8/12/2017 237 International Affairs | Israel-Palestine | View Recent Current Affairs
- United States has officially recognized Jerusalem as the capital of Israel and has directed the State Department to initiate the process of moving the American embassy from Tel Aviv to Jerusalem.
History of Jerusalem
- In 1947, the United Nations devised a plan to divide British mandate Palestine into three entities: a Jewish state, an Arab state and Jerusalem, which would have a unique status as an internationally controlled city.
- Jewish leaders accepted the plan, but the Arab world rejected it.
- Following the British withdrawal the next year, a war broke out in which Israel seized the west of the city, while Jordanians and Palestinians took the east.
- In the next conflict in 1967 Israel seized control of east Jerusalem and later annexed it, in moves never recognised by the international community.
- The predominantly Palestinian population in the east lives under full Israeli control, but cannot vote in parliamentary elections.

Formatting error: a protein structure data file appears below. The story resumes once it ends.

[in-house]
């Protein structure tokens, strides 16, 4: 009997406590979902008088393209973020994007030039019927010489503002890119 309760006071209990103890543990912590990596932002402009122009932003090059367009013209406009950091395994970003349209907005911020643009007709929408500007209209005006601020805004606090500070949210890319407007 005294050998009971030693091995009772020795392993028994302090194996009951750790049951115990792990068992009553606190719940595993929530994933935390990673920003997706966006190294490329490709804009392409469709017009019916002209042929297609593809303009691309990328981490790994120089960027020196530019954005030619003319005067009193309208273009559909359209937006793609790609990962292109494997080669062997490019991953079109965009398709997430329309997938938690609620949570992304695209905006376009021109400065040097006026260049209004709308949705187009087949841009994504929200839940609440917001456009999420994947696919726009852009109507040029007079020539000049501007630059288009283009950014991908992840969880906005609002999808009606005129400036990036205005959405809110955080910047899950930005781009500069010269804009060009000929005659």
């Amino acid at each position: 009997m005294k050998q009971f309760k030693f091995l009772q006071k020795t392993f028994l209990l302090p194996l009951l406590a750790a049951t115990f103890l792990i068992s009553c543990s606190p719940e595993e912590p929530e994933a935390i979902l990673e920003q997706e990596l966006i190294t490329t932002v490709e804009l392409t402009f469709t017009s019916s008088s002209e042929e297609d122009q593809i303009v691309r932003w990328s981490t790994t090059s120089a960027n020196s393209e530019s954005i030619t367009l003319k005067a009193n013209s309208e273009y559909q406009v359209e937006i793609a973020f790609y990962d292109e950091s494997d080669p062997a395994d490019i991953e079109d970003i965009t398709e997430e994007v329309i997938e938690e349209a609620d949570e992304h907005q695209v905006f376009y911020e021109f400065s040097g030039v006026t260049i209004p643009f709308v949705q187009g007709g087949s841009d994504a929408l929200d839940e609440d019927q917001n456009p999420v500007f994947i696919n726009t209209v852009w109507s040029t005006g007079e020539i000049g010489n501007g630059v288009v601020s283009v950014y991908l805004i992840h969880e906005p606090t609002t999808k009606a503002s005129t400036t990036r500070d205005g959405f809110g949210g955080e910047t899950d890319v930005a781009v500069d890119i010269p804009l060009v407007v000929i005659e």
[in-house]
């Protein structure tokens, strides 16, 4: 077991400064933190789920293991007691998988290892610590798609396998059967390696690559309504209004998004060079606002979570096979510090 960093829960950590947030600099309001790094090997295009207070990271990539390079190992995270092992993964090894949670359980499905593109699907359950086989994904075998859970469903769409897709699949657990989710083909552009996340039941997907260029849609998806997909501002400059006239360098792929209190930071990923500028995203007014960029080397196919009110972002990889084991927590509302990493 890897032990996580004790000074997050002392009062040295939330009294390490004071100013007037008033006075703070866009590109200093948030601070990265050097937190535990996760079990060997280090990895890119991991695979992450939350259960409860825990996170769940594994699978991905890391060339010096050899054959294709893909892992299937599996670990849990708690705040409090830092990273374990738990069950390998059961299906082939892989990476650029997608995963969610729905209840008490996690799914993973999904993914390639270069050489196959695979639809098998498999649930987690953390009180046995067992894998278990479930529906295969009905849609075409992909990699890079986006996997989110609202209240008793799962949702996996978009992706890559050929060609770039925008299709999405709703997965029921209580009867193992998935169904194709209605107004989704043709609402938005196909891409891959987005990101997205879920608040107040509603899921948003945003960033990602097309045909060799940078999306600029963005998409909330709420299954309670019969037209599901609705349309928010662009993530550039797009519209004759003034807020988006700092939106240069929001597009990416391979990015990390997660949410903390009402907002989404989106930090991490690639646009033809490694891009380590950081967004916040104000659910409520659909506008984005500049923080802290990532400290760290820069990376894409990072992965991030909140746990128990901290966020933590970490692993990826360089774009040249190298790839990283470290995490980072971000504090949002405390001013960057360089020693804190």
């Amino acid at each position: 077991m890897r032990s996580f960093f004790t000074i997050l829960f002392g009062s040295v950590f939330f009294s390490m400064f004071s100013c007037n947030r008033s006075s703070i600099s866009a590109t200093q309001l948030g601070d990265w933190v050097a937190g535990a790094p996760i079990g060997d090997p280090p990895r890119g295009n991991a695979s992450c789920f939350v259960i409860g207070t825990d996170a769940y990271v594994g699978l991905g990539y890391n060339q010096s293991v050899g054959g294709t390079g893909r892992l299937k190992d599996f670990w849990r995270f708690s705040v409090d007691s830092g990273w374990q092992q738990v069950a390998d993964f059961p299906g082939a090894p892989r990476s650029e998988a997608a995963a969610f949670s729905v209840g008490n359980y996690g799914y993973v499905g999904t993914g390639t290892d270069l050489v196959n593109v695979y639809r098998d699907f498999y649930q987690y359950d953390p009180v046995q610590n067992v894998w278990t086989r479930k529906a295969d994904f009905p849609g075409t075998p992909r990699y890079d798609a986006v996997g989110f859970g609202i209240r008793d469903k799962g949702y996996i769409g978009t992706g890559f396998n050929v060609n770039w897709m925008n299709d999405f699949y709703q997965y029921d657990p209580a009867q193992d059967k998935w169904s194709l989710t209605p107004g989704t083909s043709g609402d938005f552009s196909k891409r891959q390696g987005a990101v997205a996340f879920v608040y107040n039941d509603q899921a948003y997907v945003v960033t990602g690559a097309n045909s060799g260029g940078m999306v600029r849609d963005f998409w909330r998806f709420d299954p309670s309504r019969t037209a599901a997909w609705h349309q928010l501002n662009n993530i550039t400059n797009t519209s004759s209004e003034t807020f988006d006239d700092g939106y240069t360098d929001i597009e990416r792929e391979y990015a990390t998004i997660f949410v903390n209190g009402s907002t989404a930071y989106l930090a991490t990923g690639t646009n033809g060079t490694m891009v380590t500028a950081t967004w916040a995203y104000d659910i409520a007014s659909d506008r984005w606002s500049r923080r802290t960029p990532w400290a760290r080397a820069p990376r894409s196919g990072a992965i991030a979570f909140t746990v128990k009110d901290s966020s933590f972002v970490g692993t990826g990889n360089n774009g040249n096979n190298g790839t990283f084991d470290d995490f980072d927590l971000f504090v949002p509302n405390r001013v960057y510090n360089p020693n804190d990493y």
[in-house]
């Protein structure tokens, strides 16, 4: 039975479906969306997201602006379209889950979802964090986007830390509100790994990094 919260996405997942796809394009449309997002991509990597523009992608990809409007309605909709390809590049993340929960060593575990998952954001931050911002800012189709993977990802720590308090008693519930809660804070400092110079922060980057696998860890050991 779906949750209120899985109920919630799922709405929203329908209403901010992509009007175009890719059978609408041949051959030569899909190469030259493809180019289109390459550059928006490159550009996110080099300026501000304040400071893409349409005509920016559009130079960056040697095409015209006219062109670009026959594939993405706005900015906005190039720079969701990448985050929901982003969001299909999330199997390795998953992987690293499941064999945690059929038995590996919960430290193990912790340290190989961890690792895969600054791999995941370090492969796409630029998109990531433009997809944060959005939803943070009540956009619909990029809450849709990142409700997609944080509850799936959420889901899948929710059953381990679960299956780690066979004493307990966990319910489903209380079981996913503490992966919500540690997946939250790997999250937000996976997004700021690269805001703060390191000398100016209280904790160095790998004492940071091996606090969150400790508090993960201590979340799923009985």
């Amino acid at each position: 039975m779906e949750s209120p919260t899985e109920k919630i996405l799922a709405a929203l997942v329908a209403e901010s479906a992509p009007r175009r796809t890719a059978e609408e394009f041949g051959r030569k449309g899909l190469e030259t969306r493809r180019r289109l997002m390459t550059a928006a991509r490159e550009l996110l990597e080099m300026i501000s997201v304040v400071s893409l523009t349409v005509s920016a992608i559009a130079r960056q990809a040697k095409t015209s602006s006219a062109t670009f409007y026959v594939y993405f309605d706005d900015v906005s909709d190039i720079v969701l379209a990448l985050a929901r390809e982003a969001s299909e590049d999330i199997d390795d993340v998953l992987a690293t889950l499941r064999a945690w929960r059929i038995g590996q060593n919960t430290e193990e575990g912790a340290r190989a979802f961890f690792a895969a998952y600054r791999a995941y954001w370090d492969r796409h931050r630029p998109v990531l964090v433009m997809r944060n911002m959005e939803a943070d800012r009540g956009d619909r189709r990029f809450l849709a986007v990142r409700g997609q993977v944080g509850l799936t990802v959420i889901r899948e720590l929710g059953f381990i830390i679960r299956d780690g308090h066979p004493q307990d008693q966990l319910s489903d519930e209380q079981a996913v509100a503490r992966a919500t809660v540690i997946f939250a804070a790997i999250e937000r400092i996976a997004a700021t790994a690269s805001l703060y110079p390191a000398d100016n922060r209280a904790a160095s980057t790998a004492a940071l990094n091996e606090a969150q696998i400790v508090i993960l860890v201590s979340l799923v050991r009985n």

- Israeli, Palestinian views
- Israel views the city as its undivided capital, saying that the city “is the capital of the Jewish people for 3,000 years and Israel’s capital since 70 years”.
- The internationally recognised Palestinian government sees the eastern part as the capital of their future state.
- Islamist movement Hamas, which controls Gaza and does not recognise Israel, calls Jerusalem the Palestinian capital.
International community’s stand
- The position of the majority of the international community has been largely unchanged for decades.
- Essentially Jerusalem is viewed as an issue for final status negotiations between the two sides. United Nations statements suggest, however, that the city could remain the capital of both Israel and a future Palestinian state in any deal.
- The vast majority of countries have largely followed this line. All embassies are based in the commercial capital Tel Aviv, but most countries simply do not specify what they consider to be Israel’s capital. Thirteen countries did have embassies in Jerusalem until 1980, however, when a U.N. resolution called upon them to remove them.Bolivia, Chile, Colombia, Costa Rica, Dominican Republic, Ecuador, El Salvador, Guatemala, Haiti, the Netherlands, Panama, Uruguay and Venezuela then shifted their embassies.